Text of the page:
Game of Thrones, Episode 7 Recap: The Broken Man

In “The Broken Man,” the GoT writers once again rose the stakes without bothering to tie up even one of this season’s many storylines.


The episode’s biggest surprise had to be the appearance of Sandor Clegane. We haven’t seen the Hound since Arya Stark left him for dead after what looked like a fatal duel with Brienne. We find Clegane seeking atonement, or maybe just some peace and quiet, in a picturesque valley with a group of peaceful civilians—including their leader, Hippie Ian McShane—in the process of settling the land.

When a band of raiders drops in under the auspices of keeping the peace, Clegane gets to see the other side of a scene he has participated in countless times: the rape and pillage of a defenseless settlement. The Hound won’t stand idly by when the people who have kindly taken him in are slaughtered. Like Arya and other characters before her, Clegane tries to assimilate to a new situation but fails to change his nature. One of the most vicious warriors is back in the game— and I, for one, am ready to see the Clegane brothers battle to the death.

stabby arya

Even more exciting: Arya Stark has been stabbed! The Faceless Girl easily slips beside Arya and knifes her twice in the gut before Arya escapes by Parkour-ing off a bridge. We see Arya emerge from the waters, climb back ashore, and make her bloody way through the streets. It seems likely that she will come across a healer who can save her—why would they draw out her death? We know Arya’s a fighter, and I expect nothing less of her than to overcome two measly stab wounds. However, this does probably mean that her passage home will be delayed. Maybe she’s being set up to convene with Daenerys, Tyrion, and the Greyjoys in Meereen.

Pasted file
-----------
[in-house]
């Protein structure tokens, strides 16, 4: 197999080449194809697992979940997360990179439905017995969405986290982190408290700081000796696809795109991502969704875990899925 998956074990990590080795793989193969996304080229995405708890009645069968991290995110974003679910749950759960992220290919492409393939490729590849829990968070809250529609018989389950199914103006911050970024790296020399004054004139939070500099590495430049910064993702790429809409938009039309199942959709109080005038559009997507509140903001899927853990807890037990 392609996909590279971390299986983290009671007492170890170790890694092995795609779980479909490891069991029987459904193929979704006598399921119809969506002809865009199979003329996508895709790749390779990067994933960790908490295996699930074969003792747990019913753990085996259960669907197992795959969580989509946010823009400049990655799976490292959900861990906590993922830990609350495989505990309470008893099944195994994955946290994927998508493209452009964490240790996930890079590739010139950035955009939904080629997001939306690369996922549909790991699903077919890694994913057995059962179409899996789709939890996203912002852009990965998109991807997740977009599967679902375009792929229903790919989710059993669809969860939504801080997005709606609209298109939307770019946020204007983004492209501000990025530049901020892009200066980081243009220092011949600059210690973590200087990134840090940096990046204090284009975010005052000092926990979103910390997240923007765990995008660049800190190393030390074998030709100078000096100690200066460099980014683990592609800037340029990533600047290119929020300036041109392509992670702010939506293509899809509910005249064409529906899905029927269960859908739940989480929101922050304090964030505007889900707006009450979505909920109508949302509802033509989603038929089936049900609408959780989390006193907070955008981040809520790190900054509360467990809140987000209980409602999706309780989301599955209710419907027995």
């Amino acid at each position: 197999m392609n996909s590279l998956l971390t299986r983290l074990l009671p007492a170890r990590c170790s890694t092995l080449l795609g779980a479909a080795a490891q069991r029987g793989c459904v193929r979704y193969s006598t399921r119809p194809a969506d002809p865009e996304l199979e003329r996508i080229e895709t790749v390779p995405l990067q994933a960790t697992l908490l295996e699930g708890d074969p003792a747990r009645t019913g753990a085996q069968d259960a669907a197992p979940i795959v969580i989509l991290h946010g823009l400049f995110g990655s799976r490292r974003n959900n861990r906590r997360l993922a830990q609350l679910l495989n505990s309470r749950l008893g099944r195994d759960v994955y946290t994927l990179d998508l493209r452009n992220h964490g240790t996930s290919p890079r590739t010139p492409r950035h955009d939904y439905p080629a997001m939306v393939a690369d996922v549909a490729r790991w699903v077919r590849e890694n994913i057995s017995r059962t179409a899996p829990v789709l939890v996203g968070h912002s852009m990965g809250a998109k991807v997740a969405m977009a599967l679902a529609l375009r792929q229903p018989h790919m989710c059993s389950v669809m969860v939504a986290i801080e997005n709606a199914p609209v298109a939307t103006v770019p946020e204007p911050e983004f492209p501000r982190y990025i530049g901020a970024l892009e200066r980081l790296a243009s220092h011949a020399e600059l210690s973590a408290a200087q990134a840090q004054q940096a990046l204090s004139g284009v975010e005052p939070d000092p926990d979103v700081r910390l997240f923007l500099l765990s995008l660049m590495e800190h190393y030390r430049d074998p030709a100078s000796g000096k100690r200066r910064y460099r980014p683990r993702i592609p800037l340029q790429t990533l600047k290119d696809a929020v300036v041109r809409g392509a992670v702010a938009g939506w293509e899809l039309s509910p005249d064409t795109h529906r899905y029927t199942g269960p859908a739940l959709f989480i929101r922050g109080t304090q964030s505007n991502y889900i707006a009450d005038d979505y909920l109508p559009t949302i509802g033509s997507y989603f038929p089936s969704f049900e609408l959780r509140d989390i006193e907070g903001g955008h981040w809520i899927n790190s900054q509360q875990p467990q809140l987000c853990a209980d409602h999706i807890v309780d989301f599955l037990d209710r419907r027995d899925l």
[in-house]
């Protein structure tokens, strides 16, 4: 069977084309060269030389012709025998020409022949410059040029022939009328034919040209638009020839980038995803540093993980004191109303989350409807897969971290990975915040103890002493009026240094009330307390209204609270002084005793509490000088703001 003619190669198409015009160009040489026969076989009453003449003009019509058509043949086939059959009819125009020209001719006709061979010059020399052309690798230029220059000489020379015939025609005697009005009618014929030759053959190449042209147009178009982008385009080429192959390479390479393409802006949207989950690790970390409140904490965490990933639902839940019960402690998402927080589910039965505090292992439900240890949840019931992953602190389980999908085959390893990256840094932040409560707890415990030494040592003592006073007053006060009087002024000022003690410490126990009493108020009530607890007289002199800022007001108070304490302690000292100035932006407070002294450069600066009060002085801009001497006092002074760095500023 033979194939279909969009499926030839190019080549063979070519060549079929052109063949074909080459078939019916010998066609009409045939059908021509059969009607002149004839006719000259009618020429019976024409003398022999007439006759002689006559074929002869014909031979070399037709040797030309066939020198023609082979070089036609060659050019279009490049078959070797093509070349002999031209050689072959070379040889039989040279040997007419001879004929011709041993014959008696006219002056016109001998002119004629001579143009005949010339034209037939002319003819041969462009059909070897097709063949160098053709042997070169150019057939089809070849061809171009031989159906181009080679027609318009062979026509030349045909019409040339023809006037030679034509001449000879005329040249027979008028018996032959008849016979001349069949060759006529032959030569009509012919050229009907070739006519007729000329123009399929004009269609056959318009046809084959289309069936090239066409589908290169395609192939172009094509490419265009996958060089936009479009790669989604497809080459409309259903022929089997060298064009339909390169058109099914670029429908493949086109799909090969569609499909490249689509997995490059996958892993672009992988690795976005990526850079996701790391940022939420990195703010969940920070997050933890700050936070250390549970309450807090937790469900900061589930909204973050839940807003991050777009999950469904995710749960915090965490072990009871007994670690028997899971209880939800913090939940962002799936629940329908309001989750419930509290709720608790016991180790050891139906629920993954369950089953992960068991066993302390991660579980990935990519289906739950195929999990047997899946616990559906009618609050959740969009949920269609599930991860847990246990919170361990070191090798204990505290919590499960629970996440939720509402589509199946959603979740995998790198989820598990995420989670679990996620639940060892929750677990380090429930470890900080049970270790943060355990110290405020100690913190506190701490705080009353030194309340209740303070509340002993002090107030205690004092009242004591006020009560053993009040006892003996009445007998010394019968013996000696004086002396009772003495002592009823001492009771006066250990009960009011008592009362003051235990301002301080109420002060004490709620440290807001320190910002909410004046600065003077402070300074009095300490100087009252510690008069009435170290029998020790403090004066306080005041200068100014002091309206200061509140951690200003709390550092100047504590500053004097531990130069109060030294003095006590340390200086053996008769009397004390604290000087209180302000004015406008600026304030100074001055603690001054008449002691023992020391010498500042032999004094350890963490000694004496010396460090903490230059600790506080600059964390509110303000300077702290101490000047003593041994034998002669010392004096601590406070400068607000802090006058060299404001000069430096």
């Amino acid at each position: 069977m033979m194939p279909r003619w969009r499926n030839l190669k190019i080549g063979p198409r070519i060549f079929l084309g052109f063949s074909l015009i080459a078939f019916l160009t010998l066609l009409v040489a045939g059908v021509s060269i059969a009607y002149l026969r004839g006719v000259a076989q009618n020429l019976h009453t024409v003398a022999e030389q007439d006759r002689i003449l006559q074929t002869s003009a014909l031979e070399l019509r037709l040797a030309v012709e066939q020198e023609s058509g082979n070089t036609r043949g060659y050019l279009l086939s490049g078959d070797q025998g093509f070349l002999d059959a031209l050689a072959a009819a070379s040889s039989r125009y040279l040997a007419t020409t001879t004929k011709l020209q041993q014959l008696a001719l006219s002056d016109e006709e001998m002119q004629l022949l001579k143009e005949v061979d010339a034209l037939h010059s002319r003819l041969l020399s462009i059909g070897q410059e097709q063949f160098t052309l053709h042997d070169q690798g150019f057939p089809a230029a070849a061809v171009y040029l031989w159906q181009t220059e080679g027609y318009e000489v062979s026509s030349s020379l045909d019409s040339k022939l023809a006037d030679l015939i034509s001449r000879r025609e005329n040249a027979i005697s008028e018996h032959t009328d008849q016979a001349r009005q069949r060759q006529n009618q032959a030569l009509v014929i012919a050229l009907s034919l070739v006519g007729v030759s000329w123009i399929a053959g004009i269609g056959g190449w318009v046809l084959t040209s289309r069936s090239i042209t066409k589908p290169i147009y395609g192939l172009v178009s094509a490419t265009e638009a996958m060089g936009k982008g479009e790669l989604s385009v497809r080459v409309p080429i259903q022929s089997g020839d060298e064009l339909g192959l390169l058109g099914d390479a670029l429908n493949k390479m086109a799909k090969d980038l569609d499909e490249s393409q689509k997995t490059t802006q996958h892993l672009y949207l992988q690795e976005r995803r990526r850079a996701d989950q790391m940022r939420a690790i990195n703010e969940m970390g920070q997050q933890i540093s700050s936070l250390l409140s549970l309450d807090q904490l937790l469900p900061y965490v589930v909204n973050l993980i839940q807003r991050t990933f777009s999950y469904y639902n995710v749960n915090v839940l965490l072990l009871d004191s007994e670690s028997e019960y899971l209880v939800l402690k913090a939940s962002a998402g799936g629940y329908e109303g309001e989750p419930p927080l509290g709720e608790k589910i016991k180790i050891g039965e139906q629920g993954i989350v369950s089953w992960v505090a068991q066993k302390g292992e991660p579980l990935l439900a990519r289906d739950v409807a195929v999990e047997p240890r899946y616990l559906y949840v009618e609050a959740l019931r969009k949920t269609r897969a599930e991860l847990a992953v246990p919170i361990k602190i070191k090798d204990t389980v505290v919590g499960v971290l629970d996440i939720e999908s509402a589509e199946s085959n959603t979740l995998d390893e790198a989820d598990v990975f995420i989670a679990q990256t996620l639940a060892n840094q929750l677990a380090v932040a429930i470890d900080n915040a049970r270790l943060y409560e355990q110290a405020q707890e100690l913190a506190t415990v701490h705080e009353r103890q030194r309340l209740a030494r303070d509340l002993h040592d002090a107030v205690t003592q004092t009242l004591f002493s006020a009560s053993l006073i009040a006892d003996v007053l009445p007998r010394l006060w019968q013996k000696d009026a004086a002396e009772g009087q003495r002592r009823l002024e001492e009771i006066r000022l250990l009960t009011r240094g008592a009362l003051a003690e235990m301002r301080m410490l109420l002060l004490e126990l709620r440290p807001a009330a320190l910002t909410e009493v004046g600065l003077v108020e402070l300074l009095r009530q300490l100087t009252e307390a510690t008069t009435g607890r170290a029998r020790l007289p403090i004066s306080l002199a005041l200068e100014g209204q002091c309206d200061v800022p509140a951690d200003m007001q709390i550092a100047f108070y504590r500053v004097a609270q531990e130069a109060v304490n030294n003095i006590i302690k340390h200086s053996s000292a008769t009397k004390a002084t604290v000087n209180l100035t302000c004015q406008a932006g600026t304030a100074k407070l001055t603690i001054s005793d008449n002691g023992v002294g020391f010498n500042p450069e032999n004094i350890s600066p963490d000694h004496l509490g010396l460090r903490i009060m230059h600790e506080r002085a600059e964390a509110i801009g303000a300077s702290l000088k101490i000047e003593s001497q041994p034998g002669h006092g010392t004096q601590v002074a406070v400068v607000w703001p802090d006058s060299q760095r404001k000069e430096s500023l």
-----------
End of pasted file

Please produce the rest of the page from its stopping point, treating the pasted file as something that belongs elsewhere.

Everyone else, including the fleet-thieving Yara and Theon, are still playing the Game (of Thrones) in the traditional sense. Only Jon Snow, Sansa, and Ser Davos Seaworth are planning for the more important fight against the undead. The trio wage an understandably difficult and slow campaign to get other Northern houses to rally for their cause. This mission is hampered by the fact that the bulk of their army consists of Wildlings—more honorable than the Free Folk, and more obvious a pedagogical irony than most anything else on the show.

TyrellsStill, things are going way better up North than they are down in King’s Landing. The High Sparrow is making threats left and right, emboldened now that King Tommen is “officially” on his side. Margaery plays the part of the penitent exceptionally well, but does the High Sparrow see through it? Does Tommen? The latter probably doesn’t, since he’s a little dense, but I wouldn’t put anything past the High Sparrow who, for all his preaching, seems to be as cruel and manipulative as the rest of them. (Obvious pedagogical irony is obvious.)

I’ll be sad to see Grandma Tyrell go, especially after she nailed Cersei to the wall with that sendoff. Grandma Tyrell really nailed the Lannisters’ recent decline. In fact, outside of King’s Landing, it seems as though Tommen’s and Margaery’s reign has no weight at all.

I’m so ready for the end of the season. It’s hard to believe there are only three more episodes to wrap up so many loose ends.



About the Author:

Nicole Foti is an adjunct professor of writing and cultural studies at various colleges in Rhode Island and Connecticut. She uses academic research as a disguise to think deeply about fantasy, science fiction, feminism, representation, affective dynamics and shifting modes of power.

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